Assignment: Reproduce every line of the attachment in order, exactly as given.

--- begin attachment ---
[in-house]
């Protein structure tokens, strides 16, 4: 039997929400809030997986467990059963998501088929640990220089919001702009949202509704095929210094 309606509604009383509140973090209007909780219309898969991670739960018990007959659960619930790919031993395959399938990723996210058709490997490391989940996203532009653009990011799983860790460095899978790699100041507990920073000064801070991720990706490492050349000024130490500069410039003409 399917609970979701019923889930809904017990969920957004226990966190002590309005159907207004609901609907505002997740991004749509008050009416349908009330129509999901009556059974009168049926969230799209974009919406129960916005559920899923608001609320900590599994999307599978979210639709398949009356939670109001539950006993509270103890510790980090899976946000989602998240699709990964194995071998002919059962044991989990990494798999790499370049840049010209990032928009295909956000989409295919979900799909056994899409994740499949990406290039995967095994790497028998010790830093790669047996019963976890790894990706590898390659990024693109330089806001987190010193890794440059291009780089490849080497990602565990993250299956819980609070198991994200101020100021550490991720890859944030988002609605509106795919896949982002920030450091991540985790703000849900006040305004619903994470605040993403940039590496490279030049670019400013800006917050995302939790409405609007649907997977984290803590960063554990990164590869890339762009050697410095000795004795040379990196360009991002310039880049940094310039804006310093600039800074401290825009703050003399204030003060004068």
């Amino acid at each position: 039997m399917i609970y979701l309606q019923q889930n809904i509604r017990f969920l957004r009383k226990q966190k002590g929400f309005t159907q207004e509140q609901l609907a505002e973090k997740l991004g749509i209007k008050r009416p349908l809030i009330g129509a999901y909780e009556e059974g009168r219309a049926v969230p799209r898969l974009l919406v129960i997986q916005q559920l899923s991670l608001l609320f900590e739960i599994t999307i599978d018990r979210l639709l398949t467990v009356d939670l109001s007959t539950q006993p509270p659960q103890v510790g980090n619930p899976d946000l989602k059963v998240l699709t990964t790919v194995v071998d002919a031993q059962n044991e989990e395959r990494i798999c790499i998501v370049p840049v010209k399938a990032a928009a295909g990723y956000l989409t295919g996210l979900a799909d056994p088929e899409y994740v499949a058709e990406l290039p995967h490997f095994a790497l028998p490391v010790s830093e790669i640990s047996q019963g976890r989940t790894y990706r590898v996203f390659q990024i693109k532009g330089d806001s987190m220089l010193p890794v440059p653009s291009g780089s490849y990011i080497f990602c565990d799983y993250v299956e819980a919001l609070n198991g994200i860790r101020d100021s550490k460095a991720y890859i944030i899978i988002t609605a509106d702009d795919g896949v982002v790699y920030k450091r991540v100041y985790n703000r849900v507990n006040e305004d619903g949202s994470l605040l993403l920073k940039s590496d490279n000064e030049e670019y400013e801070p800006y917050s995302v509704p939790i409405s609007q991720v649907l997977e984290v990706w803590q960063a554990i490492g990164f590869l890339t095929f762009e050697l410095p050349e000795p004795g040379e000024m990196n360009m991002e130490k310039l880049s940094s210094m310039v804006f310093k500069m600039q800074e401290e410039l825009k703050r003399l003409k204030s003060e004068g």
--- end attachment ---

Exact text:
[in-house]
């Protein structure tokens, strides 16, 4: 039997929400809030997986467990059963998501088929640990220089919001702009949202509704095929210094 309606509604009383509140973090209007909780219309898969991670739960018990007959659960619930790919031993395959399938990723996210058709490997490391989940996203532009653009990011799983860790460095899978790699100041507990920073000064801070991720990706490492050349000024130490500069410039003409 399917609970979701019923889930809904017990969920957004226990966190002590309005159907207004609901609907505002997740991004749509008050009416349908009330129509999901009556059974009168049926969230799209974009919406129960916005559920899923608001609320900590599994999307599978979210639709398949009356939670109001539950006993509270103890510790980090899976946000989602998240699709990964194995071998002919059962044991989990990494798999790499370049840049010209990032928009295909956000989409295919979900799909056994899409994740499949990406290039995967095994790497028998010790830093790669047996019963976890790894990706590898390659990024693109330089806001987190010193890794440059291009780089490849080497990602565990993250299956819980609070198991994200101020100021550490991720890859944030988002609605509106795919896949982002920030450091991540985790703000849900006040305004619903994470605040993403940039590496490279030049670019400013800006917050995302939790409405609007649907997977984290803590960063554990990164590869890339762009050697410095000795004795040379990196360009991002310039880049940094310039804006310093600039800074401290825009703050003399204030003060004068």
């Amino acid at each position: 039997m399917i609970y979701l309606q019923q889930n809904i509604r017990f969920l957004r009383k226990q966190k002590g929400f309005t159907q207004e509140q609901l609907a505002e973090k997740l991004g749509i209007k008050r009416p349908l809030i009330g129509a999901y909780e009556e059974g009168r219309a049926v969230p799209r898969l974009l919406v129960i997986q916005q559920l899923s991670l608001l609320f900590e739960i599994t999307i599978d018990r979210l639709l398949t467990v009356d939670l109001s007959t539950q006993p509270p659960q103890v510790g980090n619930p899976d946000l989602k059963v998240l699709t990964t790919v194995v071998d002919a031993q059962n044991e989990e395959r990494i798999c790499i998501v370049p840049v010209k399938a990032a928009a295909g990723y956000l989409t295919g996210l979900a799909d056994p088929e899409y994740v499949a058709e990406l290039p995967h490997f095994a790497l028998p490391v010790s830093e790669i640990s047996q019963g976890r989940t790894y990706r590898v996203f390659q990024i693109k532009g330089d806001s987190m220089l010193p890794v440059p653009s291009g780089s490849y990011i080497f990602c565990d799983y993250v299956e819980a919001l609070n198991g994200i860790r101020d100021s550490k460095a991720y890859i944030i899978i988002t609605a509106d702009d795919g896949v982002v790699y920030k450091r991540v100041y985790n703000r849900v507990n006040e305004d619903g949202s994470l605040l993403l920073k940039s590496d490279n000064e030049e670019y400013e801070p800006y917050s995302v509704p939790i409405s609007q991720v649907l997977e984290v990706w803590q960063a554990i490492g990164f590869l890339t095929f762009e050697l410095p050349e000795p004795g040379e000024m990196n360009m991002e130490k310039l880049s940094s210094m310039v804006f310093k500069m600039q800074e401290e410039l825009k703050r003399l003409k204030s003060e004068g």